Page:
UPDATE: February 26, 2020: Tyler Haney has resigned entirely from Outdoor Voices, days after stepping down as CEO, the company confirmed to Retail Dive on Tuesday. “Tyler has made a personal decision to resign from Outdoor Voices,” a company spokesperson said in a statement emailed to Retail Dive. “We respect her choice and wish her the best. As the founder of our company and a creative visionary, she brought Outdoor Voices to an important stage in our evolution. Our focus remains on the future of Outdoor Voices and doing what's best for our company and our team.”
At the same time, the company announced that an unspecified number of jobs were being cut. “To that end, after much consideration and exploration of numerous options, we have made the difficult decision to eliminate a small number of positions,” the company said. “We are grateful for the contributions of the individual team members who have been impacted.”
Outdoor Voices confirmed to Retail Dive on Friday that Tyler Haney, founder and CEO of the brand, is stepping down from her role as CEO. The Business of Fashion first reported the news, noting that it came amid losses at the direct-to-consumer athletics brand.
Haney will occupy a "new position as Founder," according to a company spokesperson, and will remain a member of the board of directors.
Cliff Moskowitz has been named interim CEO, and Haney will assist in the search for a new CEO, the company said.
As with many direct-to-consumer brands recently, the founder of Outdoor Voices is taking a step back.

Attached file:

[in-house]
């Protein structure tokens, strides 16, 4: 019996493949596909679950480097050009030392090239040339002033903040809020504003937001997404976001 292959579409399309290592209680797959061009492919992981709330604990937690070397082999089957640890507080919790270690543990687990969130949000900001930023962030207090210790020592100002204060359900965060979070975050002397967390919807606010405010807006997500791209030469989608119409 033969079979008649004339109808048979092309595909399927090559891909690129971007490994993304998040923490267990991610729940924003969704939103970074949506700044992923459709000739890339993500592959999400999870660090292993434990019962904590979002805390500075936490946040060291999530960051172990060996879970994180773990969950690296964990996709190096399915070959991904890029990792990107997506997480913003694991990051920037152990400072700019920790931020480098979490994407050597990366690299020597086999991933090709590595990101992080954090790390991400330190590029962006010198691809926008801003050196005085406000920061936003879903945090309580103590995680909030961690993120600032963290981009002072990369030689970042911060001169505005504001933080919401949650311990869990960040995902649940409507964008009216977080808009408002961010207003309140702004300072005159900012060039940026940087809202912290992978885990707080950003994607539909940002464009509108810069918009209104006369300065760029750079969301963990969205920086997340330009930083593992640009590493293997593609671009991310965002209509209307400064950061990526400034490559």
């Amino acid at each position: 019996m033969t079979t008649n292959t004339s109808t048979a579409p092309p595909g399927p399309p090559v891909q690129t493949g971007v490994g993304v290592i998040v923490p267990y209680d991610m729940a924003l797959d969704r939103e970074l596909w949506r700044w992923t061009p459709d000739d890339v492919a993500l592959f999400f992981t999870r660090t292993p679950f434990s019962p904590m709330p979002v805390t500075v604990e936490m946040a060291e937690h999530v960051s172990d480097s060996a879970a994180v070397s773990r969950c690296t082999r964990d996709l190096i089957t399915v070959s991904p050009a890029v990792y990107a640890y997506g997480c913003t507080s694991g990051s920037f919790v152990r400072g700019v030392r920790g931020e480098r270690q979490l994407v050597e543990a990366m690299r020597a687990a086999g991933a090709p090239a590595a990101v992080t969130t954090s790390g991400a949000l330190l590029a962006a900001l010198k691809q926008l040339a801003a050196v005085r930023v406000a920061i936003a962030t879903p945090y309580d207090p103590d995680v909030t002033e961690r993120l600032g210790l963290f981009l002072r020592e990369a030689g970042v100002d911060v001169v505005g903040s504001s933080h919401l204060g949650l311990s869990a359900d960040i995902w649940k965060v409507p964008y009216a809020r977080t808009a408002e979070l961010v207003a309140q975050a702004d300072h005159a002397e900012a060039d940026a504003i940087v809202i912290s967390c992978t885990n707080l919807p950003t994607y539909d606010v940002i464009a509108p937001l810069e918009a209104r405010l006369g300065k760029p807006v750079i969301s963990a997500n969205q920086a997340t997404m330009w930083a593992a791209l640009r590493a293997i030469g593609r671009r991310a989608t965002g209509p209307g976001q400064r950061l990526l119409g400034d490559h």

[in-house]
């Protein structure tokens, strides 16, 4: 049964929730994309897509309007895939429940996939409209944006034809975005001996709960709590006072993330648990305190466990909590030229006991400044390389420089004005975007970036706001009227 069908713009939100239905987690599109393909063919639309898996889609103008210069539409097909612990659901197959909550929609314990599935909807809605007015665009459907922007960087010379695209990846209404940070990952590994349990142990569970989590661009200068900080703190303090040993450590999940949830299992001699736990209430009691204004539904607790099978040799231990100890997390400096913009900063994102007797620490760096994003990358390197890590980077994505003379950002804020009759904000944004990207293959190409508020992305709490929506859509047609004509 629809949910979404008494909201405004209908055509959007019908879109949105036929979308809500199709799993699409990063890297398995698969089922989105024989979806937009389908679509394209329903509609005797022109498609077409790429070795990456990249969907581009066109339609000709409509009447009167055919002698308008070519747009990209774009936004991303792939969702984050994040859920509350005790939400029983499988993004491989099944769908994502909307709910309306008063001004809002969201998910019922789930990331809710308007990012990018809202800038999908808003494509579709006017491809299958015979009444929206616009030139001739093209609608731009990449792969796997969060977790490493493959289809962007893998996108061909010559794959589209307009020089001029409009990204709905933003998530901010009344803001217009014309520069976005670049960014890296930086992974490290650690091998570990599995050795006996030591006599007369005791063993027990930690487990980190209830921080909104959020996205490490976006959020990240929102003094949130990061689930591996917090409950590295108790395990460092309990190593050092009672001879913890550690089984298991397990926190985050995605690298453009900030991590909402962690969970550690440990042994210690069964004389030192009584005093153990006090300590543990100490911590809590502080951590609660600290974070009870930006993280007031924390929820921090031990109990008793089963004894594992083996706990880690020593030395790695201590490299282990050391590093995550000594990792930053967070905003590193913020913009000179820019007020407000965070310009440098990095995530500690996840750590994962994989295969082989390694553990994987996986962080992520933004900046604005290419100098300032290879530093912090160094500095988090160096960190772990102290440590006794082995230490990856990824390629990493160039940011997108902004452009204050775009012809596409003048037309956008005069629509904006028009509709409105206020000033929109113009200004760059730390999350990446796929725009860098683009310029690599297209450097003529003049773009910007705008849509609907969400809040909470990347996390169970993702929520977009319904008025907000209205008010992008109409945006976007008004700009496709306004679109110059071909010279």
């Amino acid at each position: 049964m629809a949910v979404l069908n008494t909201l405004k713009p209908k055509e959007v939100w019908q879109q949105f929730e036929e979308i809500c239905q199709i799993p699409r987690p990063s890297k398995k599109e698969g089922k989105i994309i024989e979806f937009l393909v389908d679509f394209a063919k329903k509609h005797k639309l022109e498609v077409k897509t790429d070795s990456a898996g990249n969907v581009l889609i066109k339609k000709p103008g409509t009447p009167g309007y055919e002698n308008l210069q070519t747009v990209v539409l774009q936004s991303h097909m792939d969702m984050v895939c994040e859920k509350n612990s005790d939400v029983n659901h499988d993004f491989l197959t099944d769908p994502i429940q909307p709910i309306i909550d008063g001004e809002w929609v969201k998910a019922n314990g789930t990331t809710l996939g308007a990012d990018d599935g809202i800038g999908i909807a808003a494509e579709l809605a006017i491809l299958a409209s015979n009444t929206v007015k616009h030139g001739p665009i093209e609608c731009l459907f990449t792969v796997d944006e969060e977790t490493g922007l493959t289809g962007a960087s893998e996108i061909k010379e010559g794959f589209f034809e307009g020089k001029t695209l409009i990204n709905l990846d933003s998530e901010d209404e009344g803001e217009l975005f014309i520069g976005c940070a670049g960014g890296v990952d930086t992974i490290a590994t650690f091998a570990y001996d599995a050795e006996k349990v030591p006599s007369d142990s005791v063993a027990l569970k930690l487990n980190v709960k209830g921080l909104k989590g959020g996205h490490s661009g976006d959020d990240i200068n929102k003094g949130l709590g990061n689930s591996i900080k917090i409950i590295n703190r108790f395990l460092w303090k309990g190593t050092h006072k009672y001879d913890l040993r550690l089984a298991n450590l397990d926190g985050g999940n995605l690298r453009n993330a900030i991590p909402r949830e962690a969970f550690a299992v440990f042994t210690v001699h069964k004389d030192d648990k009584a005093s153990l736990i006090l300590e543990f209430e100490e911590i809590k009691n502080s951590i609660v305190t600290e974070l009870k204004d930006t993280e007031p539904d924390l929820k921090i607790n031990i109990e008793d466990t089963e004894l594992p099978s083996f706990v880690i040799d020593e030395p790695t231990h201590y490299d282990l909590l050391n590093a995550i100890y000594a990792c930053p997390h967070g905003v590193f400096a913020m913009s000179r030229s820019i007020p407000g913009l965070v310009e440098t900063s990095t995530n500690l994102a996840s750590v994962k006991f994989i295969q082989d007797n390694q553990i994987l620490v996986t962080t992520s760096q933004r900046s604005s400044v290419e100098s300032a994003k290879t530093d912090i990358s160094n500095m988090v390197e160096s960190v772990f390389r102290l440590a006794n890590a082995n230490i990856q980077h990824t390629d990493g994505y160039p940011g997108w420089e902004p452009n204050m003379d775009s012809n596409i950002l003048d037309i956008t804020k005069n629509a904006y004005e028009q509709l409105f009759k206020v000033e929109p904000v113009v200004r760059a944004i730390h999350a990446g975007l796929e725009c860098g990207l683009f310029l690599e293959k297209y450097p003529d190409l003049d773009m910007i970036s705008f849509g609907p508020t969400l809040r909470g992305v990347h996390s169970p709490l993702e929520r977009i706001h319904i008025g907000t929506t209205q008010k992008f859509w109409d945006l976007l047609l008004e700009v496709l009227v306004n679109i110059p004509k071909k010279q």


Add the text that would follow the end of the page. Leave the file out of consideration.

"Outdoor Voices is committed to becoming the Resource for Recreation and the Company has an exciting future ahead. As we look to grow and to scale, Tyler Haney has transitioned from her role as Chief Executive of Outdoor Voices to a new position as Founder," the company said in a statement. "We have raised another round of financing from our current investor group to support our growth and expansion moving forward."
Sustainable growth has emerged as an obstacle for the direct-to-consumer model more broadly, as digital-first darlings like Wayfair and Chewy post huge losses and the glow of Casper's recent IPO was dimmed slightly by its lack of profitability.
One of the casualties of companies trying to bridge the gap between startup and sustainable growth is the top leadership, and founders or CEOs often step aside to hopefully cede their position to someone capable of elevating it to the next level of growth. It happened with Brandless in March of last year, when co-founder Tina Sharkey moved out of the CEO role so the company could look for a "seasoned retail operator."
Now that company, once praised as a disruptor, has shut down entirely.
Away appeared to be on a similar track, naming Lululemon's chief operating officer as its new CEO in December, and calling out his "invaluable expertise as Away enters its next phase of growth." Of course, that was also after an investigation by The Verge into Away's corporate culture, which focused heavily on co-founder Steph Korey. The brand later reversed its decision to have Korey step down. The plan is still to have Lululemon's Stuart Haselden take over the top spot in time, but for now Haselden and Korey will share the role.
Outdoor Voices' reference to its ambitions for growth and scale indicate it could be facing similar challenges to other DTC brands finding it difficult to turn a resonating brand into a profitable long-term business, while money from investors continues to foot the bills.